Newspaper article Gympie Times, The Qld.

It Might Just Feel like You Have Died and Gone Straight to Elvis Heaven

Newspaper article Gympie Times, The Qld.

It Might Just Feel like You Have Died and Gone Straight to Elvis Heaven

Article excerpt

Byline: Emily Wagster Pettus

PAUL MacLeod is a perpetually caffeinated Elvis fanatic who's taking care of business 24 hours a day at the home he calls Graceland Too.

Pound on the door at any hour Co seriously, it's OK to arrive at four in the morning Co and the 67-year-old former auto worker will escort you through his discombobulating, floor-to-ceiling collection of photos, records, figurines, cardboard cut-outs, lolly wrappers, clocks and other random kitsch featuring the King of Rock Cyn' Roll.

"I'd give my life right now if I could bring this guy back," MacLeod says in his auctioneer's staccato, his grey hair slicked back in a '50s style.

MacLeod says he rarely leaves Graceland Too, sleeps only sporadically and is fuelled by 24 cans of Coca-Cola a day.

This claim is at least partially verified by the aluminium pull-top tabs he collects in sandwich bags and the stacks of flattened red cardboard boxes on the back porch.

Graceland Too is in Holly Springs, a northern Mississippi town of 8000.

It's a convenient stop for fans on an Elvis pilgrimage, sitting about halfway between Elvis Presley's birthplace in Tupelo, Mississippi, and the King's final home and resting place, the unaffiliated Graceland mansion in Memphis, Tennessee.

Until Graceland Too became a magnet for offbeat tourism, Holly Springs was best known for its traditional and tastefully kept white-columned pre-Civil War-era homes.

"He's our number one attraction," says Suzann Williams, assistant director of the local tourism bureau.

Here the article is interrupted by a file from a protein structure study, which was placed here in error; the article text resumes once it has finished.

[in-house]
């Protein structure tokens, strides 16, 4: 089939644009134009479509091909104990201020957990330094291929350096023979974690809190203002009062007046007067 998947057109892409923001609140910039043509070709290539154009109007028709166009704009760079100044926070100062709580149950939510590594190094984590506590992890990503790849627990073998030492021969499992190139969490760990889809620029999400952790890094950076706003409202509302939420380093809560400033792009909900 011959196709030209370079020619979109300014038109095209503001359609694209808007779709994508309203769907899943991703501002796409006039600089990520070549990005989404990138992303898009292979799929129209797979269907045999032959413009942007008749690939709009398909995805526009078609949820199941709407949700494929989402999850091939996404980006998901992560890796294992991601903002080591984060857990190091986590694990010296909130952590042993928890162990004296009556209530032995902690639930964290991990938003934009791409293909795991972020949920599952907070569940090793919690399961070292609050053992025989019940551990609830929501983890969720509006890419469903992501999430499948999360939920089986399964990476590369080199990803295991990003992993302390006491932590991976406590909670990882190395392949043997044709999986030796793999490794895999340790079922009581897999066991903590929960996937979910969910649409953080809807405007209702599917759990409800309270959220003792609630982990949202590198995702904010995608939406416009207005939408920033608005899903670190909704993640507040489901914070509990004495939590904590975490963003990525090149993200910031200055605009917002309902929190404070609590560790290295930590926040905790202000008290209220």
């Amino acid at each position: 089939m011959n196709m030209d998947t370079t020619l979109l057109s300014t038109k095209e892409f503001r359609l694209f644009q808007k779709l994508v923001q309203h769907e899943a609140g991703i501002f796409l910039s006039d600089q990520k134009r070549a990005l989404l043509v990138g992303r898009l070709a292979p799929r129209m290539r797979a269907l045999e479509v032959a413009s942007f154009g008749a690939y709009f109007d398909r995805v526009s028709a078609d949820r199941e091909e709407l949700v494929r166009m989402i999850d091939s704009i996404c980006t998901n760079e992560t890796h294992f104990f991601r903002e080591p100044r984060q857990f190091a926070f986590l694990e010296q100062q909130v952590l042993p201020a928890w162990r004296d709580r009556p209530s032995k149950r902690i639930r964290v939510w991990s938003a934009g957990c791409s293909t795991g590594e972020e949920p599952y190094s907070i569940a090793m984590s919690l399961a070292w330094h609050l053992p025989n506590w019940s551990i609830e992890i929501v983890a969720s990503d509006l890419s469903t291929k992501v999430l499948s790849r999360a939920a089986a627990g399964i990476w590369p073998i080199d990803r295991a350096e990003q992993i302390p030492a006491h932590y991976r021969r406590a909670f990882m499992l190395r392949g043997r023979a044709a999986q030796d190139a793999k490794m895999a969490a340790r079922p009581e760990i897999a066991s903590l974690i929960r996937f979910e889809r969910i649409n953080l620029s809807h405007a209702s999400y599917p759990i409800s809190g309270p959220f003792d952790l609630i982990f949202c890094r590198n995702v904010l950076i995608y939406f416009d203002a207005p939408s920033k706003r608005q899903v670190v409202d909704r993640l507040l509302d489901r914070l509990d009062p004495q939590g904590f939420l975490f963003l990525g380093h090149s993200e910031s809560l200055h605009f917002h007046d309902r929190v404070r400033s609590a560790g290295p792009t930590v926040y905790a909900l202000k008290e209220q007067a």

She says that people call daily wanting information about Graceland Too.

Apparently the Japanese and the British are the largest groups of overseas visitors.

MacLeod doesn't have a telephone, but the tourism folks take him notes to let him know visitors are coming.

MacLeod is so obsessed that 36 years ago, he named his only son after the man he considers the world's greatest entertainer and humanitarian.

"My son was born Elvis Aron Presley, with one A for Aron," he says, noting the spelling Presley used for years.

"I didn't put the other A to his name until Vernon Presley put it on his son's grave."

Floors creak beneath visitors' feet as they walk through the 157-year-old home warmed by space heaters that sit perilously close to raggedy shag carpet and stacks of papers and magazines.

For $US5, visitors get to experience sensory overload, harshly lit by unshaded bulbs.

Doorways are decorated with several Elvis-patterned curtains in '70s-era hues of turquoise and lime.

There are photocopies of a newspaper with MacLeod's all-time favourite headline: Elvis Presley Excites Girls, Scares Critics.

A poster-sized display in the entryway declares, sans punctuation, The Universes Galaxys Planets Worlds Ultimate Elvis Fans. …

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